Amending the Constitution: Get Rid of the "Representative" in RA?

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Amending the Constitution: Get Rid of the "Representative" in RA?

Post by Guillaume Mistwalker »

For those who were at our previous, agenda-setting meeting of the RA, I mentioned that one of my goals for this term is to raise consciousness and spur discussion on what may seem to be a "radical" proposal, but which I think is sensible. I am talking about my proposal for replacing our representative democracy with a direct democracy.

Please forgive me in advance because I much prefer the discursive, colloquial space of talking in world. To this end, I hope to organise a few meetings over the next few months to talk about this proposal, whether in chat or in voice. For now I know many of you are expecting a fleshed out proposal from me—I think that premature and, frankly, unbefitting a democracy. I am no nomothete.

I have mentioned this idea before, a few terms ago. It is fairly simple: instead of having a group of five elected representatives (or, more realistically, volunteers), a direct democratic body would be made up of the citizens who take part in the individual meetings. As I mentioned after the RA meeting, this does not mean that we would have to get rid of the LRA, the LRA pro tempore, the archivist, or necessarily even the five elected/volunteered seats on the dais. A direct democratic assembly would still require leadership and officers, and the composition of the RA as it is now would still be appropriate to be a steering committee or prytaneis.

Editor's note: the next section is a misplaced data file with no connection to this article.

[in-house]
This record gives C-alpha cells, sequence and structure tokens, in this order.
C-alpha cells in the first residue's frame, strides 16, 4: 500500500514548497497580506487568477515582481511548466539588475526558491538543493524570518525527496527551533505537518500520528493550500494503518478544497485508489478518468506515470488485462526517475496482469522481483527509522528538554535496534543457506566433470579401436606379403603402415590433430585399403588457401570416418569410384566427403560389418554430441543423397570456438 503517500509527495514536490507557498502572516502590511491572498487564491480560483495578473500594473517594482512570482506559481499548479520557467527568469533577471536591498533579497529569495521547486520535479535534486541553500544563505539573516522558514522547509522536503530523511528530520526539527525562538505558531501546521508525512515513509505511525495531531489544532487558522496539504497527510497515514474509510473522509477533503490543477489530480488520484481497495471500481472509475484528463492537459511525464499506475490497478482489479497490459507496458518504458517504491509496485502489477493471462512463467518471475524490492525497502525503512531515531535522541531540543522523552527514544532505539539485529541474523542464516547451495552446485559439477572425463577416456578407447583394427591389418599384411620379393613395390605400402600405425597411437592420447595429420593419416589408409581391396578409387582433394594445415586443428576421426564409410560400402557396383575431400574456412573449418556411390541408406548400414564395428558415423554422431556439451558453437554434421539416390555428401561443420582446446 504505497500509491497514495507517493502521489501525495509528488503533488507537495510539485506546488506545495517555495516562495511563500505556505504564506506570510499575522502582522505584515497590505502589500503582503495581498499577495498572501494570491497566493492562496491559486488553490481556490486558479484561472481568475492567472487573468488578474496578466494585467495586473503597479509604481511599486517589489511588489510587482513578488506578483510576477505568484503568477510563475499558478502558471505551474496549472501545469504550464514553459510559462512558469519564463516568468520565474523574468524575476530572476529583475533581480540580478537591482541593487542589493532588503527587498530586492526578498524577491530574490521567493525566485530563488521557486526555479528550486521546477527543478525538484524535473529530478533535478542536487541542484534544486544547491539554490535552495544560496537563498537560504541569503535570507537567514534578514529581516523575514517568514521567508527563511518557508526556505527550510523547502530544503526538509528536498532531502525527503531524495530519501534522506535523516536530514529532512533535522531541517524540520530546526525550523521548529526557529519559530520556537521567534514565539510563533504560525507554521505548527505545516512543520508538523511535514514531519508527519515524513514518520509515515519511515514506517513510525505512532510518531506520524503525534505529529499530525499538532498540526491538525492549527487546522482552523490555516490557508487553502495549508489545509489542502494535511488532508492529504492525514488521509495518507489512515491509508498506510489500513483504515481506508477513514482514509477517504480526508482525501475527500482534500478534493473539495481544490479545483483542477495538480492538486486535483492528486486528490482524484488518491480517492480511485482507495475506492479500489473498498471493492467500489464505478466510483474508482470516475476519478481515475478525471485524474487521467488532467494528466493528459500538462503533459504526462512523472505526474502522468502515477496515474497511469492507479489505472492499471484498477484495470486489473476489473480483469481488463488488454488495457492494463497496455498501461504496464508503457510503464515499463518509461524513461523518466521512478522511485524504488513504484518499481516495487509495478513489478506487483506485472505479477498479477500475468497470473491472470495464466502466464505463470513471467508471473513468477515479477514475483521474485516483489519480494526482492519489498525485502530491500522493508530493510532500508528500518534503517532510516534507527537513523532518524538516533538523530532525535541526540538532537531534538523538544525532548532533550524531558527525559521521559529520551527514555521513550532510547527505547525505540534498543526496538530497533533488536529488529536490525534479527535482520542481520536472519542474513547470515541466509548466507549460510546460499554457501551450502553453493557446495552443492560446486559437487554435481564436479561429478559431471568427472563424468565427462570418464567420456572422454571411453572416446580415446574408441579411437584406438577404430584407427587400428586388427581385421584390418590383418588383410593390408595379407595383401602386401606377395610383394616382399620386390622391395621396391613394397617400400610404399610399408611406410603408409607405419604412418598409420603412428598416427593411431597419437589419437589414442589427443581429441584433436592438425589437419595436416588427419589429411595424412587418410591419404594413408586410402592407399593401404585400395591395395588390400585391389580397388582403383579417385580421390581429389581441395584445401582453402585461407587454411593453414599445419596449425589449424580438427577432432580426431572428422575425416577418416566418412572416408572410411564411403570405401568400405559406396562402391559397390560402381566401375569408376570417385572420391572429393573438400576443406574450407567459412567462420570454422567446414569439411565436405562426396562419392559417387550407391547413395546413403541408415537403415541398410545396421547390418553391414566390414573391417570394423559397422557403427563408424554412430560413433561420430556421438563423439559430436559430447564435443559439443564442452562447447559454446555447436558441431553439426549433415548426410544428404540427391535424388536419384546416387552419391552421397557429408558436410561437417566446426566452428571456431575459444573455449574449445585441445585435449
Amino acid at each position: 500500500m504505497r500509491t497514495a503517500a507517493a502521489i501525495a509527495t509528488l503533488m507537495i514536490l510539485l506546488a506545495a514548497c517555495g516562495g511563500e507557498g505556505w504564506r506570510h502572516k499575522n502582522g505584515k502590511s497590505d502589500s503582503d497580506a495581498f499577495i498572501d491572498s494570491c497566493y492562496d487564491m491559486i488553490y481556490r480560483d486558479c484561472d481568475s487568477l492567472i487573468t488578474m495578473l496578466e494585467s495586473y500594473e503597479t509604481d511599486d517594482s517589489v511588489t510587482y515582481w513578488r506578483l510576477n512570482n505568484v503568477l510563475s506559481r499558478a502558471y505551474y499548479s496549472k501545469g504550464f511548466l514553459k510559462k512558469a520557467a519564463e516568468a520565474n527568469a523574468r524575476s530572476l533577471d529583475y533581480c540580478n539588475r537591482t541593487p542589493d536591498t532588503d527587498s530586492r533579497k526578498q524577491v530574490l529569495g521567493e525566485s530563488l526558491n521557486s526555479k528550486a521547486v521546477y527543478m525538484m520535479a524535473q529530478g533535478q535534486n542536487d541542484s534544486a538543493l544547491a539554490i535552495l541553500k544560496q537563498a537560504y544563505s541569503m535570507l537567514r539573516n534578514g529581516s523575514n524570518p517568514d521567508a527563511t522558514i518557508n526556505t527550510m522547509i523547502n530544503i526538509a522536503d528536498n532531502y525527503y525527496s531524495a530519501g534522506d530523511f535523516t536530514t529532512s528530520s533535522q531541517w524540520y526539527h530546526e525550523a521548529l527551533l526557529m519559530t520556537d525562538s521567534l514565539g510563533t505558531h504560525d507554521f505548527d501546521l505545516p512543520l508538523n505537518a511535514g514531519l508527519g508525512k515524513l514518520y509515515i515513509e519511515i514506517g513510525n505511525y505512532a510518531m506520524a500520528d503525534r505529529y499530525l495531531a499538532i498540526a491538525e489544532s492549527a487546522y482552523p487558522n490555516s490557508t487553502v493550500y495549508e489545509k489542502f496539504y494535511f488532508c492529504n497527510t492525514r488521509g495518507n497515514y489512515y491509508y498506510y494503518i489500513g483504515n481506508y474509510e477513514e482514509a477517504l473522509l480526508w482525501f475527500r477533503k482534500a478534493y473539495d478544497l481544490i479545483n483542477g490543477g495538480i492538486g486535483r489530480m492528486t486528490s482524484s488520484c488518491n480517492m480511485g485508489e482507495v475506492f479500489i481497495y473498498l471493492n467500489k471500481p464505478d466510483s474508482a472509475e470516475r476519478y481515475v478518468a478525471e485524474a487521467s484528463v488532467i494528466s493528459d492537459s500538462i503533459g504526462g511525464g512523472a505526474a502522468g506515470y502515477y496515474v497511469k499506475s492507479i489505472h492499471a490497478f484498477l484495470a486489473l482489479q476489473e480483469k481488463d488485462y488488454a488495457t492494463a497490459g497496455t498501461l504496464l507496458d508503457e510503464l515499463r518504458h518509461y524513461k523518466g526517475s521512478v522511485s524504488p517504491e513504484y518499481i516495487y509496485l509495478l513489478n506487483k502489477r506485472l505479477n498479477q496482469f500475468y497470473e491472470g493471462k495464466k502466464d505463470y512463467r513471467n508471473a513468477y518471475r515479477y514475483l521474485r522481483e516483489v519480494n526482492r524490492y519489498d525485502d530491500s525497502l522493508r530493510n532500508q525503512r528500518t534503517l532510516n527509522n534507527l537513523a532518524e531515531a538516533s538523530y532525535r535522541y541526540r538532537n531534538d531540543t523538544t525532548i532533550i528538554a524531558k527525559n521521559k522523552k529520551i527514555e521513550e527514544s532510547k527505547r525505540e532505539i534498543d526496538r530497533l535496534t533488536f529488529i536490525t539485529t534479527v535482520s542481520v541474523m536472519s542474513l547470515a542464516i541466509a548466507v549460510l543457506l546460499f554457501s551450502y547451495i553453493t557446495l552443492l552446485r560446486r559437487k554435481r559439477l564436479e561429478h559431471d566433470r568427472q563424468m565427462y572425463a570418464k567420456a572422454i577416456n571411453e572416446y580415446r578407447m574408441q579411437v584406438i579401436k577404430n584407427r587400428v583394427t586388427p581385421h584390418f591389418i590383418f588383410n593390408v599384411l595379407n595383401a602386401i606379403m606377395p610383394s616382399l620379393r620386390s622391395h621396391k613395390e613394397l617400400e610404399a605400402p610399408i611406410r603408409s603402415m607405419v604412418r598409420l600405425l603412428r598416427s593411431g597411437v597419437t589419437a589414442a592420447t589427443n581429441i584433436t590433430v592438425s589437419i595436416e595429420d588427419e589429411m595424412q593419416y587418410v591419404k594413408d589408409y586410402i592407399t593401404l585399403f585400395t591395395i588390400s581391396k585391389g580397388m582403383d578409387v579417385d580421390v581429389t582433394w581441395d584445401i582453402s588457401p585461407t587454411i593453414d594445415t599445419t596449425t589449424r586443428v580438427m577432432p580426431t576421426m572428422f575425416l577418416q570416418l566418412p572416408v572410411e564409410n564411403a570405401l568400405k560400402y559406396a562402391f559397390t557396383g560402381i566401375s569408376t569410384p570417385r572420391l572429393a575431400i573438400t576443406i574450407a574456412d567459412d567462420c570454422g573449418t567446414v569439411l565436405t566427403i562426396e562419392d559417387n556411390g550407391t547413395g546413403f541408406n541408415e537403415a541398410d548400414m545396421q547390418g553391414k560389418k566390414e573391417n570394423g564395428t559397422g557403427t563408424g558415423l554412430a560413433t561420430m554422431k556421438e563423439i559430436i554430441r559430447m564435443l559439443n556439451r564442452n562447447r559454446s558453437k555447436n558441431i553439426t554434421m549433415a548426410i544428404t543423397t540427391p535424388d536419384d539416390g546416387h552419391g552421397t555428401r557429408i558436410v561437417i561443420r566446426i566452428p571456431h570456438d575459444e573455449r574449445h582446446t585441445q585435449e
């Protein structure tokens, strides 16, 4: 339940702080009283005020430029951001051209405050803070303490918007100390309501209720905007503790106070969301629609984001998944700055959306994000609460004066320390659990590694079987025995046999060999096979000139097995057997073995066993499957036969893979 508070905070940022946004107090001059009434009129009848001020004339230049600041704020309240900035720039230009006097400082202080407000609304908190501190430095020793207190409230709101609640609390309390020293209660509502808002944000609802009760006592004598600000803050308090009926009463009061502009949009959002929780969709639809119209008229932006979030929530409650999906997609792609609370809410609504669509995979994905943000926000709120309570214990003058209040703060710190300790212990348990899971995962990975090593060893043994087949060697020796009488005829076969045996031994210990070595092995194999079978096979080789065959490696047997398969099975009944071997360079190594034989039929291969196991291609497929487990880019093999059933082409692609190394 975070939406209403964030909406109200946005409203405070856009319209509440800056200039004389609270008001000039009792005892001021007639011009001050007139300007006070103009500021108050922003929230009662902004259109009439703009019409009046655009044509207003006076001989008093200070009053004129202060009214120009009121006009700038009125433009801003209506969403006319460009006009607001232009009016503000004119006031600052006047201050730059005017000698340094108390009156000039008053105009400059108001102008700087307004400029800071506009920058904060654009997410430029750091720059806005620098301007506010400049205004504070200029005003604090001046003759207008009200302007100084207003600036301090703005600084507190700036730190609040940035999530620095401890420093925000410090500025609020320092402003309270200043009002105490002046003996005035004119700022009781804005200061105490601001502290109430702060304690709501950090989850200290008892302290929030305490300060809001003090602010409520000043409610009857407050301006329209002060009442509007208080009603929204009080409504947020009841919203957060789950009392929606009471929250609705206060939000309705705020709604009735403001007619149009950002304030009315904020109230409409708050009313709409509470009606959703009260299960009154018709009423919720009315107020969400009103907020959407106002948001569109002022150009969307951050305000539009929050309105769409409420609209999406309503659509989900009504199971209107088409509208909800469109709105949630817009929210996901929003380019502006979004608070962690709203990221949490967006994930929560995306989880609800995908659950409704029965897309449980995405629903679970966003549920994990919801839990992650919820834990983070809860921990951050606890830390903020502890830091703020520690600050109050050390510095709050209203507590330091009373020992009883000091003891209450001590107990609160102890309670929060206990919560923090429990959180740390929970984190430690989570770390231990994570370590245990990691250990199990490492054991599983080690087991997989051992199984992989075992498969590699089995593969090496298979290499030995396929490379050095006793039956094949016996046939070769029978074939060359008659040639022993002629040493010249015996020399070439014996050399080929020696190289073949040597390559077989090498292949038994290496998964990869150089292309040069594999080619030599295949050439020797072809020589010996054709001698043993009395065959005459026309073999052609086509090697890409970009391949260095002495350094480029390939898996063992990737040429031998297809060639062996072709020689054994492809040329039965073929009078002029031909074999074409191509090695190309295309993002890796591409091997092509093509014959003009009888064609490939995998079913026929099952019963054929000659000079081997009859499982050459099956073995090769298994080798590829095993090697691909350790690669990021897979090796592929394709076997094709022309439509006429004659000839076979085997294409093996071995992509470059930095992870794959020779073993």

Realistically, this means a minor change: instead of having only five people empowered to vote on motions and proposals, all citizens could vote. Effectively, I would say, the structure would largely remain unchanged. But this minor change means that all citizens have a direct vote on all matters that affect our laws, our political decisions, our plans, etc.

We would still have our legitimate procedures. For all changes, like the recent change the RA voted on today to the general covenant, we would still need a period of public input. We would still need to wait to vote on substantial changes in policy and in law. Citizens, not just RA members, could have the potential for a "seven-day vote" in their absence.